This Friday, I was on the Sops Team in the kitchen. In an attempt to cook more efficiently, we divided to conquer…and in less than half an hour, we were nearly finished. Just a quick taste-test, and we could plate the dish. Then came the problem of the sugar: for nearly another half hour, we debated the ratio of spices to sugar. The recipe had called for equal amounts of everything, but tasted far too strong when sprinkled on the sops. We all had different solutions, citing different (and suddenly conflicting) class discussions – add a little sugar, since medieval spices would have travelled further and been less potent; leave it as is, we shouldn’t change the recipe based on our modern taste buds; add a ton of sugar, since it was good for the humors anyway; ignore the recipe and cook the spices and sugar with the milk. As far as I know, none of these suggestions were wrong, but that didn’t mean we could agree. This mirrors a larger scholarly debate about how to read and cook medieval recipes, a debate that I wasn’t entirely sympathetic to until Friday evening.
Eventually, we consulted a comparison of similar recipes and discovered that these largely had only two things in common regarding the spice mixture: that it must contain sugar and that it must be sprinkled on at the end, not cooked in the milk. When we ran out of time to decide, we simply provided four versions of the spice mixture, so each diner could choose for himself.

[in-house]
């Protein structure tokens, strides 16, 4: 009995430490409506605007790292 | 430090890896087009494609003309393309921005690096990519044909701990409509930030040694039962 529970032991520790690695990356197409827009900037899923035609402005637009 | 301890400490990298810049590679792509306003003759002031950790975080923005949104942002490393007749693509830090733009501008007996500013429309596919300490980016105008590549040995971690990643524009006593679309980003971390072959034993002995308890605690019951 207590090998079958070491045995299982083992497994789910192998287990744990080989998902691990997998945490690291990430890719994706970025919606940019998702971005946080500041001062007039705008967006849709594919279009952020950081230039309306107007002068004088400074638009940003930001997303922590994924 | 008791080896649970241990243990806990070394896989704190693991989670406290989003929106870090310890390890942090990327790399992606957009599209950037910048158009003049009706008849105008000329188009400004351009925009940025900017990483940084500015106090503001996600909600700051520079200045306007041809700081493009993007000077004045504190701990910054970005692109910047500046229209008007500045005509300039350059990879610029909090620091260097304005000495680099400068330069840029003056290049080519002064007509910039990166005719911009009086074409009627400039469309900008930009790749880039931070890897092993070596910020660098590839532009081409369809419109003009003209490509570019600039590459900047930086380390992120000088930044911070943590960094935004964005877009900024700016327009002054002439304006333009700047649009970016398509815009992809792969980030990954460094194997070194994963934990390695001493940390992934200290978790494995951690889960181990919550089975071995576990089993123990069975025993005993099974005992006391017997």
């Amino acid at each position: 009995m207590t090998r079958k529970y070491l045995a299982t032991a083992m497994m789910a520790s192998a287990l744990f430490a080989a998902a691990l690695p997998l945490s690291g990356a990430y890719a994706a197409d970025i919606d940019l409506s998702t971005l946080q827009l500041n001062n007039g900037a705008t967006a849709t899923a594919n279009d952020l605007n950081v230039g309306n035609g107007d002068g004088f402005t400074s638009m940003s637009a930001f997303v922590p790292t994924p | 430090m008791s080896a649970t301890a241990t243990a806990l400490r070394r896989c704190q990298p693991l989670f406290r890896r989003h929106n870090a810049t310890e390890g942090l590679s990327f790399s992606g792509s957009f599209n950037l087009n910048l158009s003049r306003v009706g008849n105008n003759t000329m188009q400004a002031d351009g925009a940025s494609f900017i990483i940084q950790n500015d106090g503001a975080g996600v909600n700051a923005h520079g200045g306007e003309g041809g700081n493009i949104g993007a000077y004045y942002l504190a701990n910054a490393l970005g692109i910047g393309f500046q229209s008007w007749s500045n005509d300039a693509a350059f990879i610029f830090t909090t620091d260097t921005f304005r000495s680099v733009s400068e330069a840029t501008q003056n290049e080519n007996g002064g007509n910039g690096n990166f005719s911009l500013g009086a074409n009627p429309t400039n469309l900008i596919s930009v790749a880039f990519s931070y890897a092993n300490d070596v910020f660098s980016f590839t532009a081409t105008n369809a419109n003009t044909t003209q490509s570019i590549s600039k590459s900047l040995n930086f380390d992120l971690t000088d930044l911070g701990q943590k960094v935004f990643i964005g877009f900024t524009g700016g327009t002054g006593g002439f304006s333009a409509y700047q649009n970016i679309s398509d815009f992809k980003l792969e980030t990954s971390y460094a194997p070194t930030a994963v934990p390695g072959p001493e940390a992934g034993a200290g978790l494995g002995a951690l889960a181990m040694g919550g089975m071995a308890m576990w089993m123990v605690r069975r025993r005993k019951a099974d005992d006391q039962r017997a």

This conflict demonstrated – in real time – the kinds of decisions that need to be made about these medieval recipes. It also correlates strongly with the kinds of problems one encounters when editing medieval music manuscripts (a related topic of the evening). When, suddenly, the counterpoint seems wildly distasteful, we must ask: is one of the notes wrong? Did they have different ideas of appropriate harmonies? Is this a representation of the original song, or was it recomposed? Is it just scribal error? Questions of taste are clearly important in both musical and gastronomic fields, and this is one of the many reasons I often find myself comparing the two.
With a little more practice and a little more intense study of medieval gastronomic texts, I suspect that we might have been able to find the most likely answer to the sugar debate. For now, it highlights both the kinds and amount of questions necessary to answer a simple question: how much sugar?